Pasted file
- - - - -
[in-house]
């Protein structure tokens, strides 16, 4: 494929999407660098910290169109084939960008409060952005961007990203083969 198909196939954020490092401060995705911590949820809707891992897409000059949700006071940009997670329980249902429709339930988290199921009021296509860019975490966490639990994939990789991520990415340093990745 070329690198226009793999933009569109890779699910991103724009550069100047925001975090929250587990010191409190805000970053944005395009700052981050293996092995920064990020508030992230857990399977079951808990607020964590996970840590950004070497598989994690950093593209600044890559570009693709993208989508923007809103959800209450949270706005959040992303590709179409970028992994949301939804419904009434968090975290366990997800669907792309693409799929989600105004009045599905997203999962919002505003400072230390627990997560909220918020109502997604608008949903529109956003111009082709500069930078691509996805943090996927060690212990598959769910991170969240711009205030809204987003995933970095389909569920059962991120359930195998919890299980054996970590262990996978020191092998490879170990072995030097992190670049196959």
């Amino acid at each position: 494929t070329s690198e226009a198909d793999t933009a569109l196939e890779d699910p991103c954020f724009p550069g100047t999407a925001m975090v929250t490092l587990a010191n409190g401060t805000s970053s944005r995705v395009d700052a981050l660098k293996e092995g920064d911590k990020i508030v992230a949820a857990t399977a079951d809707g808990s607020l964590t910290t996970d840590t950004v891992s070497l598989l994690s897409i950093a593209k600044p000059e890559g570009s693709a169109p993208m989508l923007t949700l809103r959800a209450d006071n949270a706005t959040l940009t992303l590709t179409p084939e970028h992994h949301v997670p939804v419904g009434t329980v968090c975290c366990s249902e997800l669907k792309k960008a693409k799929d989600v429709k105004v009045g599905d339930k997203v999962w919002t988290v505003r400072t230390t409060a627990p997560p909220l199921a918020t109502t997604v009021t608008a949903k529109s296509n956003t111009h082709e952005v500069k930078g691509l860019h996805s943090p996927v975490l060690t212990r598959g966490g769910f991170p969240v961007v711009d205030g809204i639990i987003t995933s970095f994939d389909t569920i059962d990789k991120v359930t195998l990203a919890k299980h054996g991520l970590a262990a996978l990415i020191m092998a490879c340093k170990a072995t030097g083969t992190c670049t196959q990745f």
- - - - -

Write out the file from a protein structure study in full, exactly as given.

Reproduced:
[in-house]
């Protein structure tokens, strides 16, 4: 494929999407660098910290169109084939960008409060952005961007990203083969 198909196939954020490092401060995705911590949820809707891992897409000059949700006071940009997670329980249902429709339930988290199921009021296509860019975490966490639990994939990789991520990415340093990745 070329690198226009793999933009569109890779699910991103724009550069100047925001975090929250587990010191409190805000970053944005395009700052981050293996092995920064990020508030992230857990399977079951808990607020964590996970840590950004070497598989994690950093593209600044890559570009693709993208989508923007809103959800209450949270706005959040992303590709179409970028992994949301939804419904009434968090975290366990997800669907792309693409799929989600105004009045599905997203999962919002505003400072230390627990997560909220918020109502997604608008949903529109956003111009082709500069930078691509996805943090996927060690212990598959769910991170969240711009205030809204987003995933970095389909569920059962991120359930195998919890299980054996970590262990996978020191092998490879170990072995030097992190670049196959």
């Amino acid at each position: 494929t070329s690198e226009a198909d793999t933009a569109l196939e890779d699910p991103c954020f724009p550069g100047t999407a925001m975090v929250t490092l587990a010191n409190g401060t805000s970053s944005r995705v395009d700052a981050l660098k293996e092995g920064d911590k990020i508030v992230a949820a857990t399977a079951d809707g808990s607020l964590t910290t996970d840590t950004v891992s070497l598989l994690s897409i950093a593209k600044p000059e890559g570009s693709a169109p993208m989508l923007t949700l809103r959800a209450d006071n949270a706005t959040l940009t992303l590709t179409p084939e970028h992994h949301v997670p939804v419904g009434t329980v968090c975290c366990s249902e997800l669907k792309k960008a693409k799929d989600v429709k105004v009045g599905d339930k997203v999962w919002t988290v505003r400072t230390t409060a627990p997560p909220l199921a918020t109502t997604v009021t608008a949903k529109s296509n956003t111009h082709e952005v500069k930078g691509l860019h996805s943090p996927v975490l060690t212990r598959g966490g769910f991170p969240v961007v711009d205030g809204i639990i987003t995933s970095f994939d389909t569920i059962d990789k991120v359930t195998l990203a919890k299980h054996g991520l970590a262990a996978l990415i020191m092998a490879c340093k170990a072995t030097g083969t992190c670049t196959q990745f």